This past Tuesday was national Equal Pay Day: a day that brings awareness to the differences in pay between men and women, where a woman earns approximately 78 cents to every man’s dollar. While I love that we have an entire day devoted to pay equity, I’m still a little confused on why we need to have one. Didn’t JFK sign the Equal Pay Act over 50 years ago? Still women are earning about 22 cents less than men, and that isn’t accounting for the race wage gap, which can increase the disparity to over 40 cents. While 22 cents may not seem like a lot, in the big picture that means women earn over 11 thousand dollars less than men every year, and that is problem.
My concern is not only with the disparity in pay but also the fact that I have heard more anger on campus about a bake sale promoting Equal Pay Day than anger about women making thousands dollars less a year than men. As I have been promoting the issue on campus this past week I have gotten several responses from students saying that if women want more money they should just work harder, but the idea that women do not work as hard as men is outdated, wrong, and at the very core: misogynistic.
There are two main reasons for the gender wage gap. The first is that men simply have higher paying jobs. While it is easy for some to assume this is simply because men are harder workers, this just isn’t the case. From the start, women are typically offered less money when they start a job, putting them at an immediate disadvantage. Furthermore, many women do not ask for raises or promotions because they are conditioned to think that they do not deserve them. When a man asks for a raise or promotion he is seen as ambitious or confident, whereas a woman asking for a raise or promotion is seen as pushy and aggressive. This all can be traced back to gender roles that make up the core of our patriarchal culture.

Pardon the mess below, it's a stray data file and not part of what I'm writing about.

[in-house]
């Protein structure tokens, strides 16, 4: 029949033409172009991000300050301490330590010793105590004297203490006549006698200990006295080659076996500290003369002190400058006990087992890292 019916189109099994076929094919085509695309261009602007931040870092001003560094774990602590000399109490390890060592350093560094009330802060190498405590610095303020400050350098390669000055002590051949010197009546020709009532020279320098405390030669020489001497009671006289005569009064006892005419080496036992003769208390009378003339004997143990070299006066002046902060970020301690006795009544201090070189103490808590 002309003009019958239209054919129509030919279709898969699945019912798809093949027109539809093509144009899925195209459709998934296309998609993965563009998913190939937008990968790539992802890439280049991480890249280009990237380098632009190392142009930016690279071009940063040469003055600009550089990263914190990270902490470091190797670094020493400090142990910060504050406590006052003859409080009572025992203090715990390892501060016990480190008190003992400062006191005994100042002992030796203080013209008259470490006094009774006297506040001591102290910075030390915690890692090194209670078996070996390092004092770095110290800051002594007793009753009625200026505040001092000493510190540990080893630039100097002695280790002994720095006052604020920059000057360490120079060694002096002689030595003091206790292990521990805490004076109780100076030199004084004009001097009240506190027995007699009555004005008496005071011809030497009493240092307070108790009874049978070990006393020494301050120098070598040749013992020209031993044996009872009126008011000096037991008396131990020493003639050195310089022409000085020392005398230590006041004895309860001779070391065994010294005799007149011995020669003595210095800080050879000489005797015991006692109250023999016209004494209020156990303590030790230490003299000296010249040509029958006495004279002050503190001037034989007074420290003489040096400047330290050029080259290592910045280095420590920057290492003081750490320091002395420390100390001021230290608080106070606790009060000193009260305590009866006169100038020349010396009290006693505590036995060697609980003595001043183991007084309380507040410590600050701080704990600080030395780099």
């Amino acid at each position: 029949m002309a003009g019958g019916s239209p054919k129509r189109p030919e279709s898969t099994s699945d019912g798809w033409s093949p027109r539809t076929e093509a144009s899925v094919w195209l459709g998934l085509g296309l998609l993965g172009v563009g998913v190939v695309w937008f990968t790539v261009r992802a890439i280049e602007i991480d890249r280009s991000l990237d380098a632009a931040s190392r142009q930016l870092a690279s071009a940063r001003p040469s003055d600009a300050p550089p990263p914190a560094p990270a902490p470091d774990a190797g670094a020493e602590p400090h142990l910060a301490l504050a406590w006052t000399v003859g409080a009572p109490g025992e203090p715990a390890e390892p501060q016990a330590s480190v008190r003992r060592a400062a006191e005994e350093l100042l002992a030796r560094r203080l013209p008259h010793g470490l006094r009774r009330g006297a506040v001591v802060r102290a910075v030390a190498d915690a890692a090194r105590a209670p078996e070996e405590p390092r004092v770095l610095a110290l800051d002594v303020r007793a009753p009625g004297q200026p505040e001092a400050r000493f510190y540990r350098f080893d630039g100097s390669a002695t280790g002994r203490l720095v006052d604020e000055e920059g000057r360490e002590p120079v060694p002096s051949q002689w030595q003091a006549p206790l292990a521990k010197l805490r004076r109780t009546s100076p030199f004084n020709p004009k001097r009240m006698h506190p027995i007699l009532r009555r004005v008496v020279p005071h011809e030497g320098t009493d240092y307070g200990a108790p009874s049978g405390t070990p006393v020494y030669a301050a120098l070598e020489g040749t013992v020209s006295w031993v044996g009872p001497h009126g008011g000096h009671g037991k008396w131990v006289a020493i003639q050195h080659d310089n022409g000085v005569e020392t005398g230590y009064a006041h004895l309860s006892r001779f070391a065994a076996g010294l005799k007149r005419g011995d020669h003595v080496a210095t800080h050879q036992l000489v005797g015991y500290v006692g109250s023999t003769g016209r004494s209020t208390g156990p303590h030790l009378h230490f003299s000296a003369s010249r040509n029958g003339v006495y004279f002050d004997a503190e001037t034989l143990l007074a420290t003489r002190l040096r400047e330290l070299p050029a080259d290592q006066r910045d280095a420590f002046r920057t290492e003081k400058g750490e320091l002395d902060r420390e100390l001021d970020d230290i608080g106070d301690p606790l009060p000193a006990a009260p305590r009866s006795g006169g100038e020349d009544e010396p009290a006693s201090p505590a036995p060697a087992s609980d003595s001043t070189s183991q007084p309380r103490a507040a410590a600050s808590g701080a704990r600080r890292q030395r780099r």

Even popular culture and media plays a part in this: the pushy female boss is a common stereotype in sitcoms across networks. The idea that women who know what they are worth and demand that to be expressed in their paycheck are pushy is an idea that is holding women back socially, emotionally, and economically.
The second main reason for the gender wage gap is that even when women have jobs in the same positions or industries as male peers they are still paid less. Only 3 percent of the CEOs of the top 500 American companies are women, and even they are being paid less than their peers. Recently women like Jill Abramson, former executive editor of The New York Times, have been making headlines as they rightfully call attention to the fact that they make less than their male predecessors. In the case of Abramson, she claims she was even making less than a man who worked under her. Women like Abramson across the country are no longer putting up with being valued less because of their gender: a trend I hope to see continue to every industry.
While this year’s Equal Pay Day has passed, don’t forget to keep in mind that wage inequality is still affecting women everywhere. Check your privilege and check the facts because this doesn’t get better until we all insist it does.